European Industry Shuts Down as Power Prices Hit New Highs

  • Commodities News
European Industry Shuts Down as Power Prices Hit New Highs
Credit: © Reuters.

By Geoffrey Smith -- European power prices continued their relentless rise on Wednesday, putting yet more pressure on the continent's industry.

Day-ahead baseload power prices rose to 563.76 euros a megawatt-hour in Germany and 553.62 EUR/MWh in France, according to exchange operator Nord Pool, as shortages of natural gas and low river levels continued to plague the continent's generators. 

Futures contracts for next year don't indicate any easing of the pressure any time soon. Baseload power for Germany in 2023 rose to 513.5 EUR/MWh on the European Energy Exchange and stayed at 676 EUR/MWh for France - both figures at multiples of the levels that prevailed before Russia's invasion of Ukraine in February. 

The energy crisis is having increasingly visible effects on industrial production in the region. Earlier on Wednesday, Norwegian power and metals group Norsk Hydro (OL: NHY ) said it will suspend primary aluminum smelting at its Slovalco mill in Slovakia, due to high power costs. It said recycling operations would continue, but the mill - which was already only working at 60% of its 175,000-ton annual capacity - will only reopen "if the market and framework conditions allow".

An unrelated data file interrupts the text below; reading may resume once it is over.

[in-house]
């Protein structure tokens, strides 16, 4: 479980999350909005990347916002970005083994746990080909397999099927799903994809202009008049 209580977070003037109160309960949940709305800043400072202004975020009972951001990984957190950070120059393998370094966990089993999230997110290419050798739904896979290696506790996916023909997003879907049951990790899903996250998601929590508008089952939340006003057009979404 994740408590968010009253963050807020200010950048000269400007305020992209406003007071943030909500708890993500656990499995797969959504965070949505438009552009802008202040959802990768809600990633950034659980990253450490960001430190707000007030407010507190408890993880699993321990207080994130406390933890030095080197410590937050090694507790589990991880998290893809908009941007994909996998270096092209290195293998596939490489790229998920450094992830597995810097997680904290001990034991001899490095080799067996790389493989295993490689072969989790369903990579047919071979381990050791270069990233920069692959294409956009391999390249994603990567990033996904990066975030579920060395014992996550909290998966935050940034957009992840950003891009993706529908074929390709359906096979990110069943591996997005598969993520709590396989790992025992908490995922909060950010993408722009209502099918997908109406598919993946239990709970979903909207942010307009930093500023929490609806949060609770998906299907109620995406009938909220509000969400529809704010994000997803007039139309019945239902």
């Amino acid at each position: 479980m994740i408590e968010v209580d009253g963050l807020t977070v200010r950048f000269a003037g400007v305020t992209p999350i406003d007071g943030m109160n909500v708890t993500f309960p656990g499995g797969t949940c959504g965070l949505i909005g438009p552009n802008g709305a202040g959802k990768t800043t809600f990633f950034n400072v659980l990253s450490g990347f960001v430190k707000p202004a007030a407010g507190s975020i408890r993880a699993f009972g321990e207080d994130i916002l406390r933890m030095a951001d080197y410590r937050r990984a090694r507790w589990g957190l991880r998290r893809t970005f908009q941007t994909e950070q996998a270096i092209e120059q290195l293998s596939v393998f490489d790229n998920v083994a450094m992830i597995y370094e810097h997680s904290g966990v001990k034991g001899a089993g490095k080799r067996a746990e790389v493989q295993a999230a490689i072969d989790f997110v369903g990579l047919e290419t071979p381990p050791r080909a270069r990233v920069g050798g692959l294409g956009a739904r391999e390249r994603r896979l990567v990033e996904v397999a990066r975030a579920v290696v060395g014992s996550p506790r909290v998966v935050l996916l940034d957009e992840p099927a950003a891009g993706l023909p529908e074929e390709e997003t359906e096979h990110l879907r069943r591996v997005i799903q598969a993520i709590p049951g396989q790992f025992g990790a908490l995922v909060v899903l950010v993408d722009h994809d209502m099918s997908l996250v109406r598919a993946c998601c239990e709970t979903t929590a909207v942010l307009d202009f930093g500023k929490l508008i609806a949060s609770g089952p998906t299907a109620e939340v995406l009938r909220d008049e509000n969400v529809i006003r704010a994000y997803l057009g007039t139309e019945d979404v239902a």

That news comes a day after Belgium's Nyrstar (EBR: NYR ) said it will put its Budel zinc smelter in the Netherlands into a care-and-maintenance program from September, citing similar cost pressures. 

European power prices had fallen briefly on Tuesday after The Wall Street Journal reported that Berlin is planning to let Germany's last three nuclear power plants keep running beyond their scheduled closure dates at the end of the year. However, they quickly recovered after the Economy Ministry denied the report. 

There was more bad news earlier on Wednesday when Uniper (ETR: UN01 ), the German gas importer and distributor reported a 12.4 billion euro loss for the first half of the year, accumulated as it was forced to buy gas on the spot market at sky-high prices to make up for the shortfall of cheaper Russian gas. Gazprom (MCX: GAZP ) is currently sending only 20% of its contracted volumes to Germany, citing technical and bureaucratic problems that the German government says are politically motivated. 

Those developments have overshadowed more promising news on the supply front from Germany this week. Economy Minister Robert Habeck said on Tuesday that two floating regasification facilities designated for the Brunsbuettel and Wilhelmshaven ports on the North Sea would be operational by the start of 2023, significantly increasing Germany's ability to accept liquefied natural gas. That will give Europe's largest economy a greater safety margin if - as many expect - Russia completely stops gas supplies over the winter.

Germany is also making better-than-expected progress in filling its gas storage facilities ahead of the winter heating season. Bundesnetzagentur, which oversees the country's energy networks, said Germany's gas storage facilities were 77.3% full as of last week, in line with their multi-year average despite the fact that Russia is only sending 20% of its contracted volumes to the country at present. 

The government's target is for storage to be 75% full as of Sept. 1, rising to 85% by the start of October and to 95% by the start of November.

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